Association of American Geographers Conference 2018
New Orleans, USA, 10-14 April 2018
Susan Moore (University College London)
Scott Rodgers (Birkbeck, University of London)
Digital Geographies Specialty Group
Media and Communication Geography Specialty Group
Urban Geography Speciality Group
Talk about ‘platforms’ is today all-pervasive: platform architecture, platform design, platform ecosystem, platform governance, platform markets, platform politics, platform thinking. But just what are platforms? And how might we understand their emergent urban geographies?
As Tarleton Gillespie (2010) argues, the term ‘platform’ clearly does discursive work for commercial entities such as Facebook, Amazon, Uber, Airbnb and Google. It allows them to be variably (and often ambiguously) described and imagined: as technical platforms; platforms for expression; or platforms of entrepreneurial opportunity. Indeed, as emergent spaces, platforms – both commercial and nonprofit – entail so many ambitions, activities, services, exchanges, forums, infrastructures, and ordinary practices that conceptualizing their general dynamics is difficult, perhaps even pointless.
Yet platforms do appear to have considerable implications, geographical as well as political. For Benjamin Bratton (2015), cloud-based platforms such as Facebook, Amazon and Google form a fundamental layer of what he calls planetary-scale computation, perhaps representing new forms of geopolitical sovereignty. This ‘sovereignty’ is, however, neither generalized nor homogeneous: in manifests in geographically uneven intensities and extents.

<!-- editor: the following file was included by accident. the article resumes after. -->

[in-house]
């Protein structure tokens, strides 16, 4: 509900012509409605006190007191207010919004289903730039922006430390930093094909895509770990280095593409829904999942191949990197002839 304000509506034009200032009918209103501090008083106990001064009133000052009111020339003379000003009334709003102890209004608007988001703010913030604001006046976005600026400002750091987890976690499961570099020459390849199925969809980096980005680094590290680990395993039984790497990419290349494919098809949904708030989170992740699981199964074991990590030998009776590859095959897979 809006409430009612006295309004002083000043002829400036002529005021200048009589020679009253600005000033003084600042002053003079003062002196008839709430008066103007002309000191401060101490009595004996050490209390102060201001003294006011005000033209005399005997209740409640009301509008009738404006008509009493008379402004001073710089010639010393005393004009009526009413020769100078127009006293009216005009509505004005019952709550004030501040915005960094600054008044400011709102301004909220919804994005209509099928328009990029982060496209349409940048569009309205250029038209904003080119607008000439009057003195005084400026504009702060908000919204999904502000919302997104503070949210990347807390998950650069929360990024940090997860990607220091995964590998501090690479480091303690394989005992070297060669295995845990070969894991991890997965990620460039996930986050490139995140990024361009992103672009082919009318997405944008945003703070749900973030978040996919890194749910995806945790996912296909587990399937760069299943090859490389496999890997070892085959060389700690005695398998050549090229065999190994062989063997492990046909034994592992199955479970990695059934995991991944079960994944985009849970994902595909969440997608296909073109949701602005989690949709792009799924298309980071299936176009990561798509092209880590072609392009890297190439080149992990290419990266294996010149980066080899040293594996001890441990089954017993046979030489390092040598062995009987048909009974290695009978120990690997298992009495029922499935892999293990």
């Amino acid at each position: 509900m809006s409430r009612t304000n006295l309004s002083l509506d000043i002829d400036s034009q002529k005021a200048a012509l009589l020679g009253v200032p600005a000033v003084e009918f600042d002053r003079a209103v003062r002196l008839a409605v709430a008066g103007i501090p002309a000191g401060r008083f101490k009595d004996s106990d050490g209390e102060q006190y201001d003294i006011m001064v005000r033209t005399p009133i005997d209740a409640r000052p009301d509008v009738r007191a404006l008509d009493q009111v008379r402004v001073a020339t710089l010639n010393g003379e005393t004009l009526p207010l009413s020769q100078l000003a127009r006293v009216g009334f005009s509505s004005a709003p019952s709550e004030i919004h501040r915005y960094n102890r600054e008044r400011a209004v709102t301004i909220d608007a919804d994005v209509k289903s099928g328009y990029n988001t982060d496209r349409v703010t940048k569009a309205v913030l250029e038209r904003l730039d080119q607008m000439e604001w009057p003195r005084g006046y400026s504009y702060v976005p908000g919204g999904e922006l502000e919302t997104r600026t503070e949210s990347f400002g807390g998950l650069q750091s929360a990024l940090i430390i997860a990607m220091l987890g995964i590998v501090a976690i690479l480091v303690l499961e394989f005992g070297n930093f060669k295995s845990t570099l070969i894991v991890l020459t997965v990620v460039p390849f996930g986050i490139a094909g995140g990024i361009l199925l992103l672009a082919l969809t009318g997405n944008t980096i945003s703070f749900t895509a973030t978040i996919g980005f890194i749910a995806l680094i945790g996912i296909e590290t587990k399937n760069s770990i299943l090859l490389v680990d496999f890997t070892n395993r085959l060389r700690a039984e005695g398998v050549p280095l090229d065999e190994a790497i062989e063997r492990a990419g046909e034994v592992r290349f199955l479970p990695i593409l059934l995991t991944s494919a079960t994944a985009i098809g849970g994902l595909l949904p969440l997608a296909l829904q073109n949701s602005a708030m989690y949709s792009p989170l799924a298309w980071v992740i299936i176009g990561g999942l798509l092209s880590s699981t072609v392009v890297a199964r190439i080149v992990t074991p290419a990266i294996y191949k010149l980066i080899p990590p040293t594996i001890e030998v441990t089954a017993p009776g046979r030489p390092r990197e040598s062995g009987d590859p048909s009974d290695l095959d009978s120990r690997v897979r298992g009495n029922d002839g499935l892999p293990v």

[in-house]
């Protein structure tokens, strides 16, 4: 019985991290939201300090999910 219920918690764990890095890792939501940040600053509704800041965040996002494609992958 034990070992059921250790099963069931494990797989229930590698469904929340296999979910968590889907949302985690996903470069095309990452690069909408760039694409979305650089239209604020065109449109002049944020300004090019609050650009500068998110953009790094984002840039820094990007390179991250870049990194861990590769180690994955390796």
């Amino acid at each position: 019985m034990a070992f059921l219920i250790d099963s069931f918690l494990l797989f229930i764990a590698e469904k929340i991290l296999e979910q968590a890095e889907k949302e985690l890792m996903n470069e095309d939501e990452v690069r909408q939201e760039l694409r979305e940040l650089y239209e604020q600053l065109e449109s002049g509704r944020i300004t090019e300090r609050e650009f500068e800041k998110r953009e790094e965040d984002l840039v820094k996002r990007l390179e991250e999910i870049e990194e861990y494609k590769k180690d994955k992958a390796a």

This session invites original research and conceptual reflections that explore, debate and critique the notion of an emergent ‘platform urbanism’. Recently, Nick Srnicek (2016) deployed the phrase ‘platform capitalism’ to encapsulate his argument that platforms not only mark a new kind of firm, but a new way of making economies. Here – in a move similar to Henri Lefevbre’s (1970/2003) in The urban revolution – we suggest a speculative substitution of ‘urbanism’ for ‘capitalism’, placing an emphasis on the possibility of irreducible, co-generative dynamics between platforms and the urban.
Contributions may address a wide range of commercial and nonprofit platforms – including those related to social networking, user-generated content, location-based technologies, mapping and the geoweb, goods and services, marketing, and gaming – and their relationships with various forms of urban living and urban spaces.
Expressions of Interest
We intend to organize 1-2 paper sessions, depending on quantity and quality of submissions, followed by a panel discussion session.
Expressions of interest must be emailed to both Susan Moore (email@example.com<mailto:firstname.lastname@example.org>) and Scott Rodgers (email@example.com<mailto:firstname.lastname@example.org>) by 1 October 2017. Those proposing a paper presentation should send an abstract of 250 words; those interested in participating as a panellist should include a short outline of their intended contribution in their email.
Bratton, B. H. (2016). The stack: On software and sovereignty. MIT press.
Gillespie, T. (2010). The politics of ‘platforms’. New Media & Society, 12(3), 347-364.
Lefebvre, H. (1970/2003). The urban revolution (originally published as La révolution urbaine). University of Minnesota Press.
Srnicek, N. (2016). Platform capitalism. John Wiley & Sons.